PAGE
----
Streetsboro voters will have the opportunity to vote on Issue 23 on November 6. The issue would officially establish the planning department in the city charter.

By a vote of 6-1, the Broadview Heights Board of Zoning Appeals approved a zoning variance that will permit developer Sam Petros to increase the size of anchor stores for his proposed retail development at Broadview and Royalton Roads.

The compromise agreement on the planned new I-90 interchange in Avon prompted Medina County leaders to talk about withdrawing from NOACA. Lorain County commissioners threatened to withdraw from the MPO last week.

Last night, Bob Stark unveiled plans for his proposed mixed-use Garden District at Aurora and SOM Center Roads in Solon. The 75 acre, $750 million development would include offices, retail, housing, an arts center, health facilities, college classrooms, a hotel, and a movie theater.

The new RTA Red Line rapid transit station at West 117th Street opened at 9:30 this morning. Its official name is the W. 117th St.–Madison Avenue Highland Square Rapid Station. RTA officials also announced that bicycles will now be allowed on the rapid during rush hour.

Construction of the Cliffs on Rocky River was approved by Lakewood and Cuyahoga County officials. The condominium development has grown from a planned 46 units to as many as 60 units. A new access road should be completed by next spring, with the first units ready for occupancy in late 2008.

(Update: the Lakewood Sun Post has more details.)

The Cleveland Clinic continues to appeal a 2005 ruling of the Ohio Tax Commissioner which declared that the Clinic's Cedar Road facility in Beachwood is not exempt from local property taxes. The case is expected to eventually go before the Ohio Supreme Court.

Sunday's Plain Dealer included a look at the changes in retail at Tower City Center since the mall opened in 1990 and an examination of what the future may hold for the mixed-use downtown landmark.

Members of the Midwest Railway Preservation Society are continuing their efforts to restore the former Baltimore & Ohio roundhouse on West 3rd Street in the Flats.

A Plain Dealer editorial says that ODOT is signaling that it would like to divert funding away from the proposed Opportunity Corridor in Cleveland, and that local leaders need to "tell the Strickland administration that this idea has too much potential to brush aside."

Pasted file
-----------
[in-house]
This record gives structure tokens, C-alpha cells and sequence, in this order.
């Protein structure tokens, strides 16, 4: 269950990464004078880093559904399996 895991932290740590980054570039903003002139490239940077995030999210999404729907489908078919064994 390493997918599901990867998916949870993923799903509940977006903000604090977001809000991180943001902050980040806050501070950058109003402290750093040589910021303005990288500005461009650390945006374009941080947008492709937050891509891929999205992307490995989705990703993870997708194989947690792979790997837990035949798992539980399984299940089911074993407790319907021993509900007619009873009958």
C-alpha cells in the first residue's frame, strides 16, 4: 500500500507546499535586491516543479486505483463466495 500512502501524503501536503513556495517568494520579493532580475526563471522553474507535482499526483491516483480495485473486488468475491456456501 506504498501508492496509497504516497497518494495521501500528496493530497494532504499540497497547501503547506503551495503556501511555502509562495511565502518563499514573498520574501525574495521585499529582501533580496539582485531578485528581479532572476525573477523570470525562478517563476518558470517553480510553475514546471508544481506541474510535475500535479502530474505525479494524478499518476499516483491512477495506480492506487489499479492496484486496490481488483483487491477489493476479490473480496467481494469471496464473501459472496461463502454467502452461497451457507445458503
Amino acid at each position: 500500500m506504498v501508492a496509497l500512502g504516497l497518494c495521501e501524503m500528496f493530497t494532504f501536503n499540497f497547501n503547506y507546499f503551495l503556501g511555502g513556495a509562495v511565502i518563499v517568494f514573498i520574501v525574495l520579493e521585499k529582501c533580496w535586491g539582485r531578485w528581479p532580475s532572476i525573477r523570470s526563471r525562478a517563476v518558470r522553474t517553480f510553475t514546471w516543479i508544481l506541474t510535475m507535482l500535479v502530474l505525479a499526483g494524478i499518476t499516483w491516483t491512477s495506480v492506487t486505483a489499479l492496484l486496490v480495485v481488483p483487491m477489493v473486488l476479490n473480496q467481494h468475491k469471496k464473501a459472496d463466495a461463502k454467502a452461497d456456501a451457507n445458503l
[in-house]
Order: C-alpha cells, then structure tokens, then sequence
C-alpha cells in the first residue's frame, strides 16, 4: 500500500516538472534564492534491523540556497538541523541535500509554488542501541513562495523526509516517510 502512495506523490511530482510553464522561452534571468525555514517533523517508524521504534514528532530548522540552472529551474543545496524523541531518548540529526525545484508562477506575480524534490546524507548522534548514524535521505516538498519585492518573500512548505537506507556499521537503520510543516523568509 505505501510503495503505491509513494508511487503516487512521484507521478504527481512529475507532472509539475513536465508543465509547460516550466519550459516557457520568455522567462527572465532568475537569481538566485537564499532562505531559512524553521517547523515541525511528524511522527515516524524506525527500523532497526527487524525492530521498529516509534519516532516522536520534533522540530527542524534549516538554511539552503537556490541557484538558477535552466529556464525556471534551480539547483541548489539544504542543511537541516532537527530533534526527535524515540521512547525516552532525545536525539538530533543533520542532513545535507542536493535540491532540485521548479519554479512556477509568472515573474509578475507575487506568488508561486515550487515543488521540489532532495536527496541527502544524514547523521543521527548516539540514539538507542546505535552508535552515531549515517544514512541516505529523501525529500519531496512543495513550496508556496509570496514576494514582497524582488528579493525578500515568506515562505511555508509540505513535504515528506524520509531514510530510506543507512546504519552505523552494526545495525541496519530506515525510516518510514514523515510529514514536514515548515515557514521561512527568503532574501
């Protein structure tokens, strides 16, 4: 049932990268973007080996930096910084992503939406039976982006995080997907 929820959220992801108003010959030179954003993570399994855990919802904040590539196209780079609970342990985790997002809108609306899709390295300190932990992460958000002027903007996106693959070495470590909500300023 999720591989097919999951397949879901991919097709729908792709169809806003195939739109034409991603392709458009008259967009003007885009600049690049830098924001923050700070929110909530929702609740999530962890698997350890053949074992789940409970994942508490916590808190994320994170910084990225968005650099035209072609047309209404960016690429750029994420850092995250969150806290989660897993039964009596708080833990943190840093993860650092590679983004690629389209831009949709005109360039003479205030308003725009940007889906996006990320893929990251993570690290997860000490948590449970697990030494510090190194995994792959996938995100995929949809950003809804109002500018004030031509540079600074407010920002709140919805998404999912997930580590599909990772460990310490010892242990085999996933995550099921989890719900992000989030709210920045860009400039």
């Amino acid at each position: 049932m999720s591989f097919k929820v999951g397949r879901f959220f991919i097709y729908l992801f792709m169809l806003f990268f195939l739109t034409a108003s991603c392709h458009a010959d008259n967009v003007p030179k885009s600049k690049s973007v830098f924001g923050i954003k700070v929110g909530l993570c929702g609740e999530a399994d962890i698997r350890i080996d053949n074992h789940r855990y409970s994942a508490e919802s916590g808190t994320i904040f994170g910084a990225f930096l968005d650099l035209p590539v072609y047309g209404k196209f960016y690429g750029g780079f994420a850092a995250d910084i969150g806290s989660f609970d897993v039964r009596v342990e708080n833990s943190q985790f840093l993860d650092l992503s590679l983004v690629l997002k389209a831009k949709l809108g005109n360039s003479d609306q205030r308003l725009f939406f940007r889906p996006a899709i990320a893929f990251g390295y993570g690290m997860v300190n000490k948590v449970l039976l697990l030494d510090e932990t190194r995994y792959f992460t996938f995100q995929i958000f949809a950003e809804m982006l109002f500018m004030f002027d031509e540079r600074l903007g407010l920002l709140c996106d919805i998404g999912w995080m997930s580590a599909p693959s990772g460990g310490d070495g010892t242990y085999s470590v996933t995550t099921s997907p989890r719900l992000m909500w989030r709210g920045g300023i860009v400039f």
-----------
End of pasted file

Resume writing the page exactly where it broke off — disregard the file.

The federal General Services Administration announced that it was not interested in using a proposed office building in the planned Flats east bank development, saying that it would be cheaper to retrofit the Anthony J. Celebrezze Federal Building on East 9th Street.

The recent train derailment in Painesville has Cleveland officials talking again about an ordinance to reroute trains with hazardous cargo away from the City's most densely populated areas.

The NOACA Governing Board passed a resolution (PDF) approving the proposed I-90 interchange at Nagel Road in Avon, contingent upon the establishment of a revenue sharing plan. Prospective membership in the joint economic development zone was expanded to include eight Lorain County communities. Cleveland officials called the agreement "a giant step toward regional cooperation," but others feel that it may lead to NOACA's demise.

(Update: The Morning Journal and Plain Dealer have more details.)

The U.S. Department of Housing and Urban Development sold the mortgage on the West Tech Lofts to a Philadelphia real estate firm. Representatives of the company will meet with the property's owners to decide their next steps.

University Circle Incorporated has raised nearly half of its $7 million target for the Bring Back Euclid Avenue campaign. UCI is also celebrating its 50th anniversary.

Troubled Waters, a new report from Environment Ohio, says that Ohio sewage plants and industrial facilities violated the Clean Water Act with more excessive and illegal discharges than any other state in 2005.

The prospects for a proposed retail development on a 16.3 acre site on Granger Road in Brooklyn Heights are dependent upon voters approving a liquor referendum. The entire Village is currently dry.

Some North Royalton residents expressed an interest in forming a nonprofit organization similar to the West Creek Preservation Committee to implement the priorities identified in the City's Greenways Plan.

In order for a rezoning issue to appear on the March ballot, Solon City Council must make a decision by December 17 about which of the two competing mixed-use development proposals to submit to voters. Meanwhile, a spokesperson for Sears indicated that the company has no plans to relocate or close the store to make way for the Coral Co.'s proposed development, and a real estate company appears to be assembling Bainbridge Road residential properties on behalf of Stark Enterprises.

Several redevelopment projects underway along West 25th Street promise to breathe new life into the corridor.

This week's Free Times includes a look at the evolution of Cleveland's AsiaTown neighborhood and the plans of entrepreneurs and nonprofits to "put Cleveland's Chinatown on the nation's map."

In addition to considering a site in Brunswick, outdoors retailer Cabela's is rumored to be considering a proposed development in Twinsburg or Twinsburg Township for its first Northeast Ohio store.

Developers donated a seven acre parcel to Orange Village. In exchange, they were allowed to add 14 units to their planned Lakes of Orange housing development.